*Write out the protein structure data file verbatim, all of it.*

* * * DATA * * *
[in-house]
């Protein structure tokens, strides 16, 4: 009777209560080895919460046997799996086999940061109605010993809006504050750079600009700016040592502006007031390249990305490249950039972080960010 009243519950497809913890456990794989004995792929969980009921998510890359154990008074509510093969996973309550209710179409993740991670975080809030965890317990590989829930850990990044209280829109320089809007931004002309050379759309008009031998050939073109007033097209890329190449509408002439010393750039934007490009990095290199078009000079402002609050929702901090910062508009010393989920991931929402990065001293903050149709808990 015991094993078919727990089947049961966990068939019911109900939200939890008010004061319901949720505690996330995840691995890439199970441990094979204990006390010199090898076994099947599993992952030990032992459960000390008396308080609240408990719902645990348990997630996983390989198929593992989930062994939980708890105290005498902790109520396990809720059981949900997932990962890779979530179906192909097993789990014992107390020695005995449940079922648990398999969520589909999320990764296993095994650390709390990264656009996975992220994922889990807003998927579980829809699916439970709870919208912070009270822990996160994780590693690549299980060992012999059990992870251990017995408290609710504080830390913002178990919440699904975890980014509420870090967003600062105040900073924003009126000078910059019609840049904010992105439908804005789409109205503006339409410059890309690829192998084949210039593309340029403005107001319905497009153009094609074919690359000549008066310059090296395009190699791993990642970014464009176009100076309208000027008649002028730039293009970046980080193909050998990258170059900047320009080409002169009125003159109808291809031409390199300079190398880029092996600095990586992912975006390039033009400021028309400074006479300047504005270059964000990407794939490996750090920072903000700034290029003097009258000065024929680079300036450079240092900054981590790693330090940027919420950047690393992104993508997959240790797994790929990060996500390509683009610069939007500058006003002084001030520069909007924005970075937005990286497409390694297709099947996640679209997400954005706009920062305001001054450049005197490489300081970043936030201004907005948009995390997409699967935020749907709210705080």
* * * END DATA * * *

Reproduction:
[in-house]
């Protein structure tokens, strides 16, 4: 009777209560080895919460046997799996086999940061109605010993809006504050750079600009700016040592502006007031390249990305490249950039972080960010 009243519950497809913890456990794989004995792929969980009921998510890359154990008074509510093969996973309550209710179409993740991670975080809030965890317990590989829930850990990044209280829109320089809007931004002309050379759309008009031998050939073109007033097209890329190449509408002439010393750039934007490009990095290199078009000079402002609050929702901090910062508009010393989920991931929402990065001293903050149709808990 015991094993078919727990089947049961966990068939019911109900939200939890008010004061319901949720505690996330995840691995890439199970441990094979204990006390010199090898076994099947599993992952030990032992459960000390008396308080609240408990719902645990348990997630996983390989198929593992989930062994939980708890105290005498902790109520396990809720059981949900997932990962890779979530179906192909097993789990014992107390020695005995449940079922648990398999969520589909999320990764296993095994650390709390990264656009996975992220994922889990807003998927579980829809699916439970709870919208912070009270822990996160994780590693690549299980060992012999059990992870251990017995408290609710504080830390913002178990919440699904975890980014509420870090967003600062105040900073924003009126000078910059019609840049904010992105439908804005789409109205503006339409410059890309690829192998084949210039593309340029403005107001319905497009153009094609074919690359000549008066310059090296395009190699791993990642970014464009176009100076309208000027008649002028730039293009970046980080193909050998990258170059900047320009080409002169009125003159109808291809031409390199300079190398880029092996600095990586992912975006390039033009400021028309400074006479300047504005270059964000990407794939490996750090920072903000700034290029003097009258000065024929680079300036450079240092900054981590790693330090940027919420950047690393992104993508997959240790797994790929990060996500390509683009610069939007500058006003002084001030520069909007924005970075937005990286497409390694297709099947996640679209997400954005706009920062305001001054450049005197490489300081970043936030201004907005948009995390997409699967935020749907709210705080």